Mary Jo Bellner Swartzberg
It is not an organization many people are familiar with. And yet it has been serving millions of veterans of the United States since 1929. Originally named The Retired Officers Association (TROA), in 2003 its named was officially changed to Military Officers Association of America (MOAA).
Regarding its mission, the MOAA website indicates:
MOAA is the nation’s largest and most influential association of military officers. It is an independent, nonprofit, politically nonpartisan organization. We are the leading voice on compensation and benefit matters for all members of the military community.
Members of the military community include active duty, National Guard, Reserve, retired, and former commissioned and warrant officers of the U.S. Army, Navy, Marine Corps, Coast Guard, Air Force, Space Force, Public Health Service, and the National Oceanic and Atmospheric Administration.
The Association has its headquarters in Washington, D.C., and is structured with a board of directors that includes 36 MOAA members. These officers represent the uniformed services and include both retired officers and a surviving spouse. Currently, there are nearly 400 MOAA chapters and councils (a council contains three or more chapters) in the U.S. (Arizona has 10 chapters), comprised of 355,000 members, including more than 40 members who live in SaddleBrooke.
The organization ensures that the following 10 measures are maintained for its members:
1. Protect military health care benefits and address barriers to accessing care.
2. Maintain pay raises for troops, as well as cost-of-living raises for retirees.
3. Protect family support programs and ensure military-provided services (housing, permanent change of station, child care, youth programs, financial counseling).
4. Improve survivors’ benefits.
5. Work for concurrent receipt of service-earned retirement pay and VA disability pay.
6. Achieve equity of benefits, protections, and administrative support for Guard/Reserve members.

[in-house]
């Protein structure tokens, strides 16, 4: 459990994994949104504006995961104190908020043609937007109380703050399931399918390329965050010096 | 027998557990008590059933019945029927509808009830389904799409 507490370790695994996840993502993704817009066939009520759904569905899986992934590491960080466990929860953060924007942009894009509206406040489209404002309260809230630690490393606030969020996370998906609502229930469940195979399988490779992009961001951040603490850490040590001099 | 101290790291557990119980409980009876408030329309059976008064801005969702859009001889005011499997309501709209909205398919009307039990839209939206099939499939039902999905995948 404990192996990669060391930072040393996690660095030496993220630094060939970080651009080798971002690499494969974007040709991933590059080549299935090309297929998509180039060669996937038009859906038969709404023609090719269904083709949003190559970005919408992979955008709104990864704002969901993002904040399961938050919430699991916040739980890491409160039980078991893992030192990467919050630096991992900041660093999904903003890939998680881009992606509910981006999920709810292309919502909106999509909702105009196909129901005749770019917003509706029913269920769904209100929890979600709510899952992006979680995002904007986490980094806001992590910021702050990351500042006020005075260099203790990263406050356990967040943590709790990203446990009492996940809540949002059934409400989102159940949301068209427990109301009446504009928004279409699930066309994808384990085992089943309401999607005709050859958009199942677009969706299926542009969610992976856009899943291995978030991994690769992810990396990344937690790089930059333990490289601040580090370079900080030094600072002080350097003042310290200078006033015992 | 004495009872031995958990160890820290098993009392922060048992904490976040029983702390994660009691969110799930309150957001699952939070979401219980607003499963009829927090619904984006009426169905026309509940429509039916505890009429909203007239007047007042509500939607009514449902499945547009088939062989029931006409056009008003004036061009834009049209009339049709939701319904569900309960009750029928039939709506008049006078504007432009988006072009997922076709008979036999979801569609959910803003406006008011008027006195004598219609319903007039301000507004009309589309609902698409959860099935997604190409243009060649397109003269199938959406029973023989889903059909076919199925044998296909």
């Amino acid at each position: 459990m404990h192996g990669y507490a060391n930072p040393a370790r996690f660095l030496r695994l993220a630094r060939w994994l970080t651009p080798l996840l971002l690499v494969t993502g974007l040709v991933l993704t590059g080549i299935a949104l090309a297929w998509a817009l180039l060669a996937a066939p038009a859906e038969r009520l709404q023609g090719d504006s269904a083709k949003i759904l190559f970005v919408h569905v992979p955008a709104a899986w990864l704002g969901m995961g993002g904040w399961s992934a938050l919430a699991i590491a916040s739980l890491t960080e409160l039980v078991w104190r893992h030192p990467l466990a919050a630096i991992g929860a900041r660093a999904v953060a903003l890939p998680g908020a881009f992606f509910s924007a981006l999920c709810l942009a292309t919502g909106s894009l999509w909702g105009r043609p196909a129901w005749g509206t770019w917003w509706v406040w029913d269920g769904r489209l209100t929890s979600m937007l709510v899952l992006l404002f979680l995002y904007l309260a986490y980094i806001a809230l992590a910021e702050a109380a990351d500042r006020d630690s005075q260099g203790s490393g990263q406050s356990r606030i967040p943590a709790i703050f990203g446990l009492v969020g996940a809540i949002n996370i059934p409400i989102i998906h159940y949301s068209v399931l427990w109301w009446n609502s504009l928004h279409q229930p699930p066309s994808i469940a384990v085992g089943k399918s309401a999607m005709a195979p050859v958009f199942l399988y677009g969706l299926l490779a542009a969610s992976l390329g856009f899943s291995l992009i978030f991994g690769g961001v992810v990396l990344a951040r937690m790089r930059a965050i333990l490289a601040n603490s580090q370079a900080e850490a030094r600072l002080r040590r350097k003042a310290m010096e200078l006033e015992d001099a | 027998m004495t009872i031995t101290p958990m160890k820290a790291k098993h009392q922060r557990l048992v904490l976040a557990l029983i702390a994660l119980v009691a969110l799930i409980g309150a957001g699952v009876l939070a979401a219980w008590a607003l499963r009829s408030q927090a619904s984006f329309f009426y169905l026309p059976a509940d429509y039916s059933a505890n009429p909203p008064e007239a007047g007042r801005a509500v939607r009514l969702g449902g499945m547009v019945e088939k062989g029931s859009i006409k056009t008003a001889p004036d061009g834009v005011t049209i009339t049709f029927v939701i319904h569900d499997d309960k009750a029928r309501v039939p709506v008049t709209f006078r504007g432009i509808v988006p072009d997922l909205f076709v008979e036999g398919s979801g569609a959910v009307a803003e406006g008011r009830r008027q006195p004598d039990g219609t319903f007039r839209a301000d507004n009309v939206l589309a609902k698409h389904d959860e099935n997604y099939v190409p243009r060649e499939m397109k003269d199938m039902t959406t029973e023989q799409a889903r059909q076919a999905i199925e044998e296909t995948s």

7. Protect pharmacy benefits.
8. Sustain Veterans Health Administration missions and services.
9. Reform the process to support veterans claiming service-connected disabilities for toxic exposures.
10. Protect full military honors and burial at Arlington National Cemetery for those who are eligible.
To learn more about the work that MOAA is doing locally, I sat down with Charles “Chuck” Vaughan, CAPT, USN (Retired) and President of the Catalina Mountains Chapter, in his home study.
Captain Vaughan explained that the motto of MOAA is “Never Stop Serving.” An example of this is the local chapter’s support of Esperanza En Escalante (EEE). EEE is a nonprofit organization that was formed in 1989 by the Vietnam Veterans of America Chapter of Tucson. Its mission is to provide transitional and permanent supportive housing for homeless veterans and veterans’ families, in addition to offering social rehabilitation for nurturing and supporting the transition from homelessness to self-sufficiency.
The EEE home offers four separate units; one each for men, women, families, and the disabled. In addition, EEE offers veterans items needed for transitioning out of the facility (e.g., clothing, household items, etc.).
When asked why he became involved in MOAA, Captain Vaughan did not hesitate to explain, “Nothing in my career got me involved with helping people, but through Esperanza, I can offer hands-on and much-needed support.” Captain Vaughan served 37 years in the Navy as a Naval Officer. And, yes, Captain Vaughan took off and landed on an aircraft carrier many, many times. Think Top Gun.
Thank you for your continuing service, Captain Vaughan!